We all have different realms of work.  Some of us having paying jobs, some of us have families to care for, some of us volunteer in our community, and some of us serve God by bringing the Good News to our communities and the world beyond.  Frequently our lives encompass many different aspects of work.  The challenge is to see if we using the abilities that God has provided us with to the best of our potential.  Have we made “You deserve a break today” our life motto?  Instead, consider replacing it with this one from Ephesians 5:15,16 Be very careful, then, how you live—not as unwise but as wise, making the most of every opportunity, because the days are evil.

Please follow and like us:

Floating Along

Part of my mission in writing a blog is to give you ideas of activities that can get you out enjoying life. As I’ve stated in previous posts, I’m no athlete. In fact, I have to fight a natural tendency to just sit on the couch in my temperature-controlled home with a good book. Yet, I’ve noticed a strange phenomenon – once I’m outside, I usually wind up enjoying life to a greater degree than if I stayed in my safe cocoon.

Today I’m going to address using self-propelled watercraft. Boats – they go against my very nature in multiple ways. First off, unless you are using one with your rubber duckie in the bathtub, you are likely to be *gasp* OUTSIDE! Since I’ve already discussed my aversion to being outdoors, I’ll proceed to the next point.

Continue reading

Please follow and like us:

Photo Books + Wasteful Living Update

I’m going to cover creating photo books in today’s post.  As I’ve mentioned in past blog posts, I am a resolution maker.  For years one of my top resolutions was to organize my photos.  Early on in my marriage (and even before), I’d been pretty faithful in placing all my pictures in albums.  Then we had children.  That meant more pictures and less time.  In rare good moments, I labeled the backs of the pictures and placed them in albums.  More often than not, I just crammed the envelope of newly processed photos into an already overstuffed shoe box.  Eventually we moved into the digital age.  Our photography life still mainly consisted of vacation pictures (day to day life isn’t all that exciting), but we had an abundance of other pictures too.  Having a camera on my phone at the ready made spontaneous pictures more possible.  Hence, more to organize.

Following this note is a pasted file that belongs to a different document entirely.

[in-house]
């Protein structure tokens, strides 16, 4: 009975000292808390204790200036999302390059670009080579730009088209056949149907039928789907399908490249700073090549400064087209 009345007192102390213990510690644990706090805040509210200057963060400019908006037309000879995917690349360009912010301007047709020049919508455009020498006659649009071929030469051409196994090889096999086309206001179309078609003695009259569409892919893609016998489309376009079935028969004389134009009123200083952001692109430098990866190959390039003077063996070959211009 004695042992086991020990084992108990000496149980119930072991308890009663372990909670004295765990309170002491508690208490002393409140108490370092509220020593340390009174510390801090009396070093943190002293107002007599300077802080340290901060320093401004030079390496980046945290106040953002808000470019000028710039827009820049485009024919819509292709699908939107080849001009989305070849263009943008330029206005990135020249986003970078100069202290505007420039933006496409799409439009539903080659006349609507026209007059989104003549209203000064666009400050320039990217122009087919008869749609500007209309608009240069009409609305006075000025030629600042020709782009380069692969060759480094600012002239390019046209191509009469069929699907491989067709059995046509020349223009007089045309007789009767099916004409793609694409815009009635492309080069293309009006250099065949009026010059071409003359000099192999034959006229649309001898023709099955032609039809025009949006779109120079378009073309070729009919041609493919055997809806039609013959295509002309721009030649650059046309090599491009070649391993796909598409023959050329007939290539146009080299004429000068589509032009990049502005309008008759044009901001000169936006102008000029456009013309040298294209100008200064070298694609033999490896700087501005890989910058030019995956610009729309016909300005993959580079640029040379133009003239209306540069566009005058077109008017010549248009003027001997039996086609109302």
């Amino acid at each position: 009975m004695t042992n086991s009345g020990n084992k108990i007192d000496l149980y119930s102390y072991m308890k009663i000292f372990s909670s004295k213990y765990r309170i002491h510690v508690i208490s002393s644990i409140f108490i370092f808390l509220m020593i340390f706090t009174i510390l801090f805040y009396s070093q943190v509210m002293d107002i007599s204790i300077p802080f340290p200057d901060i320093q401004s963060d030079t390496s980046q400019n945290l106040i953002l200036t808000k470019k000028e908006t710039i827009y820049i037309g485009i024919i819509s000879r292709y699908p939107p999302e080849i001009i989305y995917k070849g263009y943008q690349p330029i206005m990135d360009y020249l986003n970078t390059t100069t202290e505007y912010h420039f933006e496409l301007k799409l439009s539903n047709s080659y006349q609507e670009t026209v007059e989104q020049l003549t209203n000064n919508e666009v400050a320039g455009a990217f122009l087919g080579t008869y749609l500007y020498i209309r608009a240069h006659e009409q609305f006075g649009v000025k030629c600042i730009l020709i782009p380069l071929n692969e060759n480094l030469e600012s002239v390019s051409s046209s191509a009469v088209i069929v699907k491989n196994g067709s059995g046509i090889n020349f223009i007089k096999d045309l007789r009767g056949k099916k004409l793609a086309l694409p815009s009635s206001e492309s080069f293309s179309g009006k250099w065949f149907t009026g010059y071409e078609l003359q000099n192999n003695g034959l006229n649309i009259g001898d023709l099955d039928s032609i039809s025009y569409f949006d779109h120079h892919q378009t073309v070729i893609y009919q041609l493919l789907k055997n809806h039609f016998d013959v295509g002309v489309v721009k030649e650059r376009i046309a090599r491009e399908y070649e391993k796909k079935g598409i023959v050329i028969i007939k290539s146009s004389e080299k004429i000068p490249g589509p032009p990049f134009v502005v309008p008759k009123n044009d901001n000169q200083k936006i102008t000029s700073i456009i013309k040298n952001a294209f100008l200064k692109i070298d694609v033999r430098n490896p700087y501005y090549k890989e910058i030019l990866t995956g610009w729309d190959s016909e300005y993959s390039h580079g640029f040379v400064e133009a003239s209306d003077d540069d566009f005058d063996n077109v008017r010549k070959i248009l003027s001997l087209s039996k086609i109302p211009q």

Continue reading

Please follow and like us:

The God of Impossible Situations (+ FREE course)

Hello.  If you recall, a couple of weeks ago I wrote a blog post on how God uses seemingly insignificant people to accomplish His plans.  I was glad to find that this truth resonated with a lot of people.  Hopefully your faith was uplifted to believe that He can use you too, no matter how small you may feel in this world.  But what if you aren’t as much worried about how you can be useful as much as you see obstacles around you that seem insurmountable?  Should we ever see something as impossible?  Let’s look at some examples from God’s Word and find out what we can learn.

Continue reading

Please follow and like us:

Parades

For those of you who live in the United States, Happy Independence Day! I thought I should write a post today with a holiday theme and decided to write on parade watching. This will be a little shorter than usual, so you can get on with your activities.

When I looked up the history of parades, I found that they started as a way to celebrate military victories. The political ruler or military commander would head up the march through the city with the soldiers following. The leader would show off his prowess and the civilians would cheer him and the army on.

Religious authorities and politicians used parades in much the same way. A parade would be a way to communicate their platforms. The crowds that gathered along the parade route would allow opportunities for these leaders to interact with the common folk.